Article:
One evening in 1921, a few people are gathered in a salon of the Institut psychique de Paris. Among them, Gustave Geley, the author of works on the Unconscious, Doctor Osty, who has published studies on the phenomena of premonition, Charles Richet, a member of the Institut, a professor at the University, and the author of a famous book on the “sixth sense”, and a few foreign scholars who have been studying for years, with the greatest scientific rigour, the phenomena of extra-sensory perception.
This evening, among all these men of science, there is a writer, playwright, art critic, who has been brought along by a friend. His name is Pascal Forthuny. He is a cultivated man, of great sensitivity, brilliant intelligence and universal curiosity. Extremely gifted in many domains, he fluently speaks French, Chinese, English, Spanish, Italian and German. He plays the piano admirably, composes music, writes poems and regularly exhibits greatly appreciated paintings at the Salon.
Attracted to the phenomena of metapsychism (the word “parapsychology” is not yet used) Pascal Forthuny has wanted for a long time to attend a meeting of the Institut, directed by Gustave Geley. So he is delighted for, this evening, the greatest researchers in this rather special domain are gathered here. And he is very happy to think that he is certainly going to see some enthralling experiments.
The seance begins.
Doctor Geley holds out a letter folded in four to a clairvoyant, Madame de B. He asks her to touch the letter and tell him what this contact suggests to her. Pascal Forthuny intervenes with a smile:
“It can’t be difficult to recount something applicable to anything. Allow me.”
And he takes hold of the letter. Immediately, he says:
“Oh, oh! I see a monstrous person… A beard… cadavers… It’s Bluebeard!!!”
Very impressed, Doctor Geley takes back the letter and tells him that it was written by Landru. All of the members of the Institut look at each other in amazement. Madame Geley tells Forthuny that he has an extraordinary gift. He laughingly denies it.
“I have no gift. I just said whatever came into my head… Luck did the rest… “
Mme Geley asks him to attempt another experiment. He agrees.
The Institute Director’s wife then takes a fan from a little side-table and puts it into Pascal Forthuny’s hand. She asks him to tell her where it comes from. He says that he doesn’t know. She insists, asking him what it makes him think of.
“I don’t know why, a name comes to mind: Elisa… Yes, Elisa… It’s strange, I feel as if I’m suffocating… “
Mme Geley is now looking at him, astounded.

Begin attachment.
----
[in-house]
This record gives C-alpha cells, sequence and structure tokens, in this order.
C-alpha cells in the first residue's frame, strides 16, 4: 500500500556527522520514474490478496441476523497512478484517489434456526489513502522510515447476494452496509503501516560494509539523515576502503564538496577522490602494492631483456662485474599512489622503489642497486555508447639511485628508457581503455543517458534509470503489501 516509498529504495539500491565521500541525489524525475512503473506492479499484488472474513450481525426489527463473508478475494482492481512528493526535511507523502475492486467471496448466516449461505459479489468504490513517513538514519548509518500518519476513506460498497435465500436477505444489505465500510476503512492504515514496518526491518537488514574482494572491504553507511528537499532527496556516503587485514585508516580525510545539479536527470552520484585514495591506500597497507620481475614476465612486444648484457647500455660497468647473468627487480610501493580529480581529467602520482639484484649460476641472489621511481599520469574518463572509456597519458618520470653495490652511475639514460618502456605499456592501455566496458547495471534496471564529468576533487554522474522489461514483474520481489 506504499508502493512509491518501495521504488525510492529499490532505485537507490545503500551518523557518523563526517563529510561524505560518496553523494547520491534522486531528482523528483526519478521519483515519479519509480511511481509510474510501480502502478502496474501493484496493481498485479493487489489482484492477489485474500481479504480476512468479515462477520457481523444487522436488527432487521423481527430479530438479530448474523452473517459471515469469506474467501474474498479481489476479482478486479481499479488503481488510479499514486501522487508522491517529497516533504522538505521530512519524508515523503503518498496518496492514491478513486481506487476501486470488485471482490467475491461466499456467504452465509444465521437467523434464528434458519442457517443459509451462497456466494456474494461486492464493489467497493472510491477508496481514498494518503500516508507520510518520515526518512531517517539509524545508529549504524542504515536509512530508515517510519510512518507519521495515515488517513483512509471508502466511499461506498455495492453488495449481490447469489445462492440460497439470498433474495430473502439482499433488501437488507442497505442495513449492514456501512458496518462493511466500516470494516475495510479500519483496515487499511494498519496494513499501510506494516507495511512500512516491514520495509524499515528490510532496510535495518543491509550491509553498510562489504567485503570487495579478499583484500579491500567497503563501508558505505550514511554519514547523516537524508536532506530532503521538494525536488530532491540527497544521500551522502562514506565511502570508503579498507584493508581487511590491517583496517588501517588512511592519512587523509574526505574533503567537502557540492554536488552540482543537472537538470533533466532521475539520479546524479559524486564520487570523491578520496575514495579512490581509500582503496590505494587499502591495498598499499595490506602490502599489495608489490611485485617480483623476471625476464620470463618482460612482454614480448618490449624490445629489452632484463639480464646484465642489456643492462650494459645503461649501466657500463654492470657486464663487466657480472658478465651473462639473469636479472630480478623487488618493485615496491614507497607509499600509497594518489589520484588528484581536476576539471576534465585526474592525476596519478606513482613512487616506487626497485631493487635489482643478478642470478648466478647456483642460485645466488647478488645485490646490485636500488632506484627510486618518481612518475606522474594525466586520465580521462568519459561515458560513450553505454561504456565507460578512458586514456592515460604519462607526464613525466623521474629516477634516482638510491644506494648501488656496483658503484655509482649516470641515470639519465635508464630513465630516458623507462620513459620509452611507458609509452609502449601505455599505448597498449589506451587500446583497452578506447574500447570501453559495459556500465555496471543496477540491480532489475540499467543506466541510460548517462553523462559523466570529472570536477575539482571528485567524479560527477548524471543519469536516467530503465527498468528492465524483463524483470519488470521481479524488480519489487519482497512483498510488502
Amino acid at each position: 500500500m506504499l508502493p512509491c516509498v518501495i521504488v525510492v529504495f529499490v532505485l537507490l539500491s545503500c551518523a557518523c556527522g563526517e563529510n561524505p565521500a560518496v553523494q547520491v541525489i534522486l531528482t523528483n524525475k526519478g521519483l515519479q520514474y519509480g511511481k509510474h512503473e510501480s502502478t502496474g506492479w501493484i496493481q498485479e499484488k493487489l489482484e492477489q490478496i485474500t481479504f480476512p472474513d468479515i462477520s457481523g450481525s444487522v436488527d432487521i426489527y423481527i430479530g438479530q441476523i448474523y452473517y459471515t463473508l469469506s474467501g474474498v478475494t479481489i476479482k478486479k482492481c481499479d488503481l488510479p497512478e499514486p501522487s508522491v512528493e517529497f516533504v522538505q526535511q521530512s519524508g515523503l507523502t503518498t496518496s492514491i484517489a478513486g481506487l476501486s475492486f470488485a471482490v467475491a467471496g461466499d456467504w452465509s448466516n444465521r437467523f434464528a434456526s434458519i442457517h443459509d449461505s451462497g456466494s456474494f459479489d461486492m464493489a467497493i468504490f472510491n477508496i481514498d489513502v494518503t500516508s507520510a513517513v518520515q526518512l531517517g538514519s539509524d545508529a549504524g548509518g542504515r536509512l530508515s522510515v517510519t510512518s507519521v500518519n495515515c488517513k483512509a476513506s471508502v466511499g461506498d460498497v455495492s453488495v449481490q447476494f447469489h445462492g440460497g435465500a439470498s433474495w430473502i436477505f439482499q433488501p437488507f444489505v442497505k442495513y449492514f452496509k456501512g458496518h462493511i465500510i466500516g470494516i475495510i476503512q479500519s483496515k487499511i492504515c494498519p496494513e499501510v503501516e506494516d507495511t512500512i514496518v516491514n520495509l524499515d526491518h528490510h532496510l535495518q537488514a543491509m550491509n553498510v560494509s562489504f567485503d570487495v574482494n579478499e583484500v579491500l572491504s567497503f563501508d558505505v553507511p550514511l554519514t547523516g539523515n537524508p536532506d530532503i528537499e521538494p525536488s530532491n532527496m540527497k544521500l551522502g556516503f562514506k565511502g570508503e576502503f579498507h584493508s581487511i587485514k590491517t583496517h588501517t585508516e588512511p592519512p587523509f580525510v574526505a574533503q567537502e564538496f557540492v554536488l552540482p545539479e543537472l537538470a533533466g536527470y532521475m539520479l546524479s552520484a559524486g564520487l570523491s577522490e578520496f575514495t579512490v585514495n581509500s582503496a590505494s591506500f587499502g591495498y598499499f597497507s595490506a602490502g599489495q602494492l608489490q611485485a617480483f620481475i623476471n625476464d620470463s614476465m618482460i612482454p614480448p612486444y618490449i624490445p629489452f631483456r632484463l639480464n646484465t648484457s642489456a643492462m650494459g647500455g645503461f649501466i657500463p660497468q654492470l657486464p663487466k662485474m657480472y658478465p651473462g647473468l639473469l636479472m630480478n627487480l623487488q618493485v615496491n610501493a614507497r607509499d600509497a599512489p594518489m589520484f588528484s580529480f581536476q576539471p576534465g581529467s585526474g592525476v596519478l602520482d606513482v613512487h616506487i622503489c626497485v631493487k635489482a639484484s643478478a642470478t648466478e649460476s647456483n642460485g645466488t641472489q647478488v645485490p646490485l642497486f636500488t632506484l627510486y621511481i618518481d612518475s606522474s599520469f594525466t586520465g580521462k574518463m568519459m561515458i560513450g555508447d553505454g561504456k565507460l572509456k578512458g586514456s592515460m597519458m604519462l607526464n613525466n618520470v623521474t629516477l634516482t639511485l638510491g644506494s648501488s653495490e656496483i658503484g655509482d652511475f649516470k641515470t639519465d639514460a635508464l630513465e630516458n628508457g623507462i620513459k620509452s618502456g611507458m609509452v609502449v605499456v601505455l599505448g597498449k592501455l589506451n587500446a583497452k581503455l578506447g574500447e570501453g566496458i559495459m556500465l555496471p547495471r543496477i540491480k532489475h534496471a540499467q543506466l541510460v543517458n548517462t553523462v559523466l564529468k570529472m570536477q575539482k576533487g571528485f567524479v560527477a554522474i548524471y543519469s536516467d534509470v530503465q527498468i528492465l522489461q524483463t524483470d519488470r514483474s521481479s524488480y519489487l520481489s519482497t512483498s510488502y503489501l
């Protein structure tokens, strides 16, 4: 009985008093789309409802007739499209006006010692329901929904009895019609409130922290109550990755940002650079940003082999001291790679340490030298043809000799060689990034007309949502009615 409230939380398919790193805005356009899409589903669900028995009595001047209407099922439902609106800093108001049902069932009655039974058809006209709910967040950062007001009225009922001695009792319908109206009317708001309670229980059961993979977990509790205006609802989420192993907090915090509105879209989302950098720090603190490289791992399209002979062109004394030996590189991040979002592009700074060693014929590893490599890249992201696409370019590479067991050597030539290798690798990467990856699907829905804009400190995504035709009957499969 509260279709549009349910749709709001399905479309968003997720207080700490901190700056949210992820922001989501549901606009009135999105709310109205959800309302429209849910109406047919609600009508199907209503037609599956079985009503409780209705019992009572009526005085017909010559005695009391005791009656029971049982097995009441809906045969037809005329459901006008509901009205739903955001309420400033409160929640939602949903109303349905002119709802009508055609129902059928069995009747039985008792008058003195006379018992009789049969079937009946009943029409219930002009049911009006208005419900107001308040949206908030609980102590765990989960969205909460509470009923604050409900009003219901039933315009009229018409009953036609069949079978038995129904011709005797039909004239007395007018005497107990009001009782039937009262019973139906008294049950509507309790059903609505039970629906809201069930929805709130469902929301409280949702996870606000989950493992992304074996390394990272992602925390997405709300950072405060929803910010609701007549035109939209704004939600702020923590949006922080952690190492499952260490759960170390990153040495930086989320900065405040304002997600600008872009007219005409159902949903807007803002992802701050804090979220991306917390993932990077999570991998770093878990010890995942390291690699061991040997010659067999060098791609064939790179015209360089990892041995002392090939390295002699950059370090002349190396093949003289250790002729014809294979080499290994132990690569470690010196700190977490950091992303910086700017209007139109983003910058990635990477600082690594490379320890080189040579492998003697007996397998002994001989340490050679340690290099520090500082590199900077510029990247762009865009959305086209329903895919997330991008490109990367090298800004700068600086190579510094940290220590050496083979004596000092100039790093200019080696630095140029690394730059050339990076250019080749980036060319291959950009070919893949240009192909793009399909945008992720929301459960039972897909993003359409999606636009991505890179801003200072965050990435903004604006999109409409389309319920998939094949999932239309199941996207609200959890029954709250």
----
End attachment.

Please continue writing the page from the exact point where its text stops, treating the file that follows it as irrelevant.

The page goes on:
“It’s fabulous! This fan belonged to an elderly lady who was one of my friends. She died of pulmonary congestion. During her illness, she used it to give herself some air and breathe more freely… And the lady who cared for her was called Elisa!… “
Mme Geley calls everyone over and they form a circle around the writer, who is a bit taken aback at being transformed into a star attraction. Mme Geley, who had left for a moment, comes back with a walking-stick.
Pascal Forthuny, who does not at all believe in his gift, jokingly takes on the voice and the manner of a fairground somnambulist and begins to describe countrysides and army movements “far away, somewhere in the Orient”. Then he talks about a young officer who had owned this walking-stick. And he adds:
“This officer was coming back to France when his boat was torpedoed… “
This time, Mme Geley considers Pascal Forthuny in stupefaction:
“All this is rigorously exact. This walking-stick belonged to a young Frenchman who, as an officer, participated in the Greek campaign. Upon his return to France, his vessel was torpedoed. Saved from the wreck, he died some time later… “
Pascal Forthuny still remains incredulous, in spite of the emotion of those around him. He asks if they are playing a joke on him. Dr Osty answers:
“No, Sir, I assure you that everything that you said is true. I know the story of this walking-stick.”
Then, for the first time, Pascal Forthuny seems troubled:
“So I have a faculty that I didn’t know I had?”
Dr Osty says:
But Mme Geley, who wants to continue with the experiment, has gone to her bedroom. She comes back this time with a letter that she puts into Pascal Forthuny’s hand, and asks him what he sees. The writer doesn’t hesitate for even a second:
“Oh! Madame, this letter was written in a very pretty town. It’s the Orient… There is a port. It’s admirable! What a magnificent view! What a beautiful blue sky!… “
Mme Geley then reveals that this letter had been writtten to her twenty years before at Constantinople, by her father…
The members of the Institut metapsychique, who had never met a subject of this quality, immediately decide to perform public experiments with Pascal Forthuny.
Here is how they proceed. The writer penetrates the room where there are around fifty people who are absolutely unknown to him. Following his inspiration, he addresses one or the other of them and says aloud whatever enters his head. The results, often “verbal approximations”, according to Mr Geley’s expression, are astounding.
Dr Osty and Charles Richet wrote down a great number of them. Here are a few.
One day, Pascal Forthuny approaches a lady who is carrying a muff. He takes it and says:
“This muff gives me the impression of being a block of crystal rather than fur. It is becoming brighter and brighter… I see this object growing smaller now, diminishing and taking on a geometric aspect… It has the form of a cut stone… of a diamond… I see you surrounded by diamonds… If I wanted to give you a nickname, I would call you Mme Diamond… Gagne! Gagne! [Won!] I hear Gagne!… Fortune!… Diamond!… “
The lady tells him that her husband sells diamonds. Pascal Forthuny asks:
“But what does the word “gagne” mean?”
The lady explains that her name is Mme Gagnerot…
To be continued.